Oscar History

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Entries in Original Song (144)


Soundtracking: The Best Oscar Winning Original Songs

by Chris Feil

While Soundtracking aims to look at the depth and relationship between movies and their music, one of this series’ minor ambitions is to defend the purpose of Oscar’s much maligned Original Song category. Complain about some of the weak nominees in recent years and you are (alone yet) not alone. But this category has a rich history of classics and film-defining tracks, some of which you may not know have their origins in the cinema. Case in point: holiday staple of hot takes "Baby It's Cold Outside" won the Oscar in 1949 for Neptune's Daughter.

While this year’s nominees run from the unfortunate to the immaculate, I’d also offer that Oscar’s Original Song is currently in an upswing in quality. It has also faced some underwhelming periods (take a look at the 50s) and may never return to its 70s-80s level of radio rotation, but Original Songs remain as essential as the films themselves. So to showcase the category, I’ve ranked the best of the Original Song winners! If your favorite didn’t make the list, consider that a reminder of how much you actually cherish the category...

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Soundtracking: 2017's Original Song Nominees

by Chris Feil

Chris here, with your weekly dose of movie music. If this year's list of Oscar nominated songs doesn't help relieve the widely stated concerns for the category, I'm not sure what will. Not only do you have a batch of memorable tunes you would have actually heard, but they also fulfill the branch's aim of being narratively resonant as well. Throw in some popular artists and rousing emotion and it might actually make for a less disposable part of the ceremony this year...

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Final Oscar Predictions in Every Single Category!

by Nathaniel R

If only we had been able to devote more time to each category leading up to the nominations. Next year, my friends. Life, a cruel mistress this winter, had other plans this year. But we'll do better about diving into the nominees. As with most pundits I'm expecting The Shape of Water to be the nomination leader, but I don't think it will be setting any records as some are suggesting. The support for it seems less feverish and more pleasant. At least from my perspective. It can expect a big haul but not every single category. On the opposite side of the Best Picture spectrum is The Big Sick, the only potential nominee that could also be entirely shut out since it's hovering on the edges of its most nominatable categories: Picture, Screenplay, Supporting Actress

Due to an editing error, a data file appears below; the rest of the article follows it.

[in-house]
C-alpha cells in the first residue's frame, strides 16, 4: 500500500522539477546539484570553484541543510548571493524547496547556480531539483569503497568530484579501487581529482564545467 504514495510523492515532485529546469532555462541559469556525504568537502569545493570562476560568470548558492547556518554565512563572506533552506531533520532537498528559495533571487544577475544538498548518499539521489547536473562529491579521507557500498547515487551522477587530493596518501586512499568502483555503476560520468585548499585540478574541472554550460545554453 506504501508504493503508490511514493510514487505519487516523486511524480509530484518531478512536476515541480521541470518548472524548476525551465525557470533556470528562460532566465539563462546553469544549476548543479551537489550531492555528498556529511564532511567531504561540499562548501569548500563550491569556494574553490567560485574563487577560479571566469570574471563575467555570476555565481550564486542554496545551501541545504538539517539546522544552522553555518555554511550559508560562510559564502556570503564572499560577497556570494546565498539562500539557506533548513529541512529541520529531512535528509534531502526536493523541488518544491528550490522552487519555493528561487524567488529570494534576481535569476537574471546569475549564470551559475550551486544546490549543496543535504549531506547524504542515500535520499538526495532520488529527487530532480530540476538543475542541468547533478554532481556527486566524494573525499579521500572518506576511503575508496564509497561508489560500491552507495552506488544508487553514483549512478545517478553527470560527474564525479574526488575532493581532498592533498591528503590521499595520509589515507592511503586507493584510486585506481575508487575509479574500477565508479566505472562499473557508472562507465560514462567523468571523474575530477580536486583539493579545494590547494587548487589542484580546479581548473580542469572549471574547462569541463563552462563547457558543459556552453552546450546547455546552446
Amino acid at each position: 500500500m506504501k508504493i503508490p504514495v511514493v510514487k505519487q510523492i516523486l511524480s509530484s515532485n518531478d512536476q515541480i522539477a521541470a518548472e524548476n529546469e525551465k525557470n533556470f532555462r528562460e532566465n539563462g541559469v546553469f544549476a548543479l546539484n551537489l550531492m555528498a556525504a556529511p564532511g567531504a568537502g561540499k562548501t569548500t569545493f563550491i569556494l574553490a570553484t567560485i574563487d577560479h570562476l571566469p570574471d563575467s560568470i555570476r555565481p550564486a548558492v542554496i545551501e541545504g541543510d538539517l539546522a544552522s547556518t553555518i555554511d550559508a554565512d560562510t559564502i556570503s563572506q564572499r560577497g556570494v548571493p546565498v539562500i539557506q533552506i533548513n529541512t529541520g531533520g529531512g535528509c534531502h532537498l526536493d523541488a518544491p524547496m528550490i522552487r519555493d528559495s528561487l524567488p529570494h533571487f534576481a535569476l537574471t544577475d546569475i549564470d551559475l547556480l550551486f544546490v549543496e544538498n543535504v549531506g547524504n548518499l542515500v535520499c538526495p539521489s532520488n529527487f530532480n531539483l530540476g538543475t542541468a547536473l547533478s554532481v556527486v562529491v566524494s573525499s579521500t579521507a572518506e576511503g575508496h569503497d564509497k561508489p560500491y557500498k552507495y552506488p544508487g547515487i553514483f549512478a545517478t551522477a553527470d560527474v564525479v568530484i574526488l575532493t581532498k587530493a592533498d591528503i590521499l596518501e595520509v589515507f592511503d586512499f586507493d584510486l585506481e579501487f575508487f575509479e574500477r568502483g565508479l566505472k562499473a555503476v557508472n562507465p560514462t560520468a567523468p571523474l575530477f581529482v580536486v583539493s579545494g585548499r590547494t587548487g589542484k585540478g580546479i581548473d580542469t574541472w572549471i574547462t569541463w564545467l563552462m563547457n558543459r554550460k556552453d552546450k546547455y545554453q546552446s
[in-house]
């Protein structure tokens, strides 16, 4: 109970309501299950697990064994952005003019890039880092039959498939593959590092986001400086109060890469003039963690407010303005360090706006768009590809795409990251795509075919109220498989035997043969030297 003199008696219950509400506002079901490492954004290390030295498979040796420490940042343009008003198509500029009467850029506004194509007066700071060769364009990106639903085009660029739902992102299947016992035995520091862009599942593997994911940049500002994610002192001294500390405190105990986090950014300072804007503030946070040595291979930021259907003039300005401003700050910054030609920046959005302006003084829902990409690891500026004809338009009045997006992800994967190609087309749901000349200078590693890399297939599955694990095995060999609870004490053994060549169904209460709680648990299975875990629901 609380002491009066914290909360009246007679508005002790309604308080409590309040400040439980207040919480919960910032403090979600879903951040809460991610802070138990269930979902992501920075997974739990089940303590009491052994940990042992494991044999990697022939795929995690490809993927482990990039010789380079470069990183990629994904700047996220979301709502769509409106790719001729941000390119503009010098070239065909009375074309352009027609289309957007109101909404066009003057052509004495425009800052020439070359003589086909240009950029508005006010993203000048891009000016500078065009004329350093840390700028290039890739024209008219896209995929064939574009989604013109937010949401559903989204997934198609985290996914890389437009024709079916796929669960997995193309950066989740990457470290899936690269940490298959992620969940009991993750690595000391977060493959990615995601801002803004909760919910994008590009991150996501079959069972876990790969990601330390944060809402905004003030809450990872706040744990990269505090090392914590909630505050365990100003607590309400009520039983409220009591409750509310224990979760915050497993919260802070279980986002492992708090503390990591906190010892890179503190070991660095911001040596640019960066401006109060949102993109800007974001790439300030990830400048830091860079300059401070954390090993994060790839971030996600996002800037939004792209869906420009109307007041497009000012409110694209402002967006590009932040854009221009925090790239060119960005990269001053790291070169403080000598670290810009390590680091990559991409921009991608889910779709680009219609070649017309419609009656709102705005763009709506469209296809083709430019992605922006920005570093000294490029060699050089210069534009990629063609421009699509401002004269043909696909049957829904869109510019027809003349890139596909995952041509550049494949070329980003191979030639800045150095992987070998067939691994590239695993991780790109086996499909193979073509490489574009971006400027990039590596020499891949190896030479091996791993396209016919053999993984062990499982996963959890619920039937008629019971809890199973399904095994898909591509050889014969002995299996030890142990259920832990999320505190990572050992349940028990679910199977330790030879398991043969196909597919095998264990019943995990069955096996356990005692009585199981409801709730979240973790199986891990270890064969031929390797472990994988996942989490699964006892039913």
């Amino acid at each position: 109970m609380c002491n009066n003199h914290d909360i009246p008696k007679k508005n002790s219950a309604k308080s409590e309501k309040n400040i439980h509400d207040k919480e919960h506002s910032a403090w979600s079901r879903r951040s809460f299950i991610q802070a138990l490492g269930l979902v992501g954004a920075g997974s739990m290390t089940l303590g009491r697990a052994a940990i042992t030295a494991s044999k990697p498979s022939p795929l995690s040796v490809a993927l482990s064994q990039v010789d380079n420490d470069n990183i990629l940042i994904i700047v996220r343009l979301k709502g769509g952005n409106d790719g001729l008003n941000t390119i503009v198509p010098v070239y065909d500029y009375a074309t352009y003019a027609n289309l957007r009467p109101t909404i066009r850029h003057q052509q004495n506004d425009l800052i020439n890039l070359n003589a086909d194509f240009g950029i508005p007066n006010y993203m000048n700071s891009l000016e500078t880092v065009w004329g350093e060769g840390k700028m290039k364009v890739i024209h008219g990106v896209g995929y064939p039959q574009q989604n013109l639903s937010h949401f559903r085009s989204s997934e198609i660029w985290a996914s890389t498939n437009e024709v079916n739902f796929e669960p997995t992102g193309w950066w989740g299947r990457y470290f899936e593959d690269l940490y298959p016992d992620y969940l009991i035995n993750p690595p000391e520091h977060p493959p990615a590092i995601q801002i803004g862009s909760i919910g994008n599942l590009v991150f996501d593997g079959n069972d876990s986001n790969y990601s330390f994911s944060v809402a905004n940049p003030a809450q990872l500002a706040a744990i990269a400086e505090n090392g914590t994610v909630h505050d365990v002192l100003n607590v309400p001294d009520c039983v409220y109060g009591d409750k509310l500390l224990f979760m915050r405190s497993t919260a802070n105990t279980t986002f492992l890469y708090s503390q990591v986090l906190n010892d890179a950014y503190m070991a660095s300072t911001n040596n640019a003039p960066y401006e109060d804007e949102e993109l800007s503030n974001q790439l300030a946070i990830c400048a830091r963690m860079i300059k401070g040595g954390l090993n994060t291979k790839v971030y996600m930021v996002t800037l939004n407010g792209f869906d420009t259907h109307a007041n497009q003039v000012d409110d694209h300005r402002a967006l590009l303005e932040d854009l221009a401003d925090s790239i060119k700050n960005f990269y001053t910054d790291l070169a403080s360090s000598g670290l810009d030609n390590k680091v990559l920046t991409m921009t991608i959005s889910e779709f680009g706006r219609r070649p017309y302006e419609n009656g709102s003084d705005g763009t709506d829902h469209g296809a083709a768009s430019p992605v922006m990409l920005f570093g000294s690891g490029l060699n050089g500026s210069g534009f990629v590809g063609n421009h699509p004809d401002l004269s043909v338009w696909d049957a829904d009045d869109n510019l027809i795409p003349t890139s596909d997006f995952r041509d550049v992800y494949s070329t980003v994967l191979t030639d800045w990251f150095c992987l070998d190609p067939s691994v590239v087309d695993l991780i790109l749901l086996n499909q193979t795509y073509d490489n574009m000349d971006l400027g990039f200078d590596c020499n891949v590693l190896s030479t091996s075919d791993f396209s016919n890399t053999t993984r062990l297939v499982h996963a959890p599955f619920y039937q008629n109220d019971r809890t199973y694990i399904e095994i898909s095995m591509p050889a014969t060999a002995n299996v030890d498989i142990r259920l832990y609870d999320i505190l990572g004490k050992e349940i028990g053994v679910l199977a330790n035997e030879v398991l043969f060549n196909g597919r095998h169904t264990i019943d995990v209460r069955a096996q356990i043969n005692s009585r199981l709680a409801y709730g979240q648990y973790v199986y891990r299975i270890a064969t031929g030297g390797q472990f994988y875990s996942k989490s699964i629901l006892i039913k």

So let's break it down by category shall we? We're just listing the basics here but each link will take you to that category's full chart with much more information and the pretty pictures. As always we'll be frantically updating every single chart on nomination morning (January 23rd). So be here frequently this week, pretty please...

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70 Original Songs Eligible for Oscar

Chris here. Though the conversation around Oscar's Original Song category sways negative these days, there is the potential this year to have one of the strongest lineups in some time. And we now have the massive list of 70 tracks eligible this year to support that claim.

While there are the annual "huh?!" titles among the contenders, the lineup has some strong outsider fare like Patti Cake$, Step, and The Meyerowitz Stories. Among the things you won't see in the longlist are "I Get Overwhelmed" from A Ghost Story or "Cut to the Feeling" from Leap, as both of those weren't explicitly written for their films. Also two musicals, Coco and The Greatest Showman, are only eligible for their biggest tracks - however both remain likely players here, though curveballs should be expected in this category at all times.

Let's take a look at the eligible songs/films: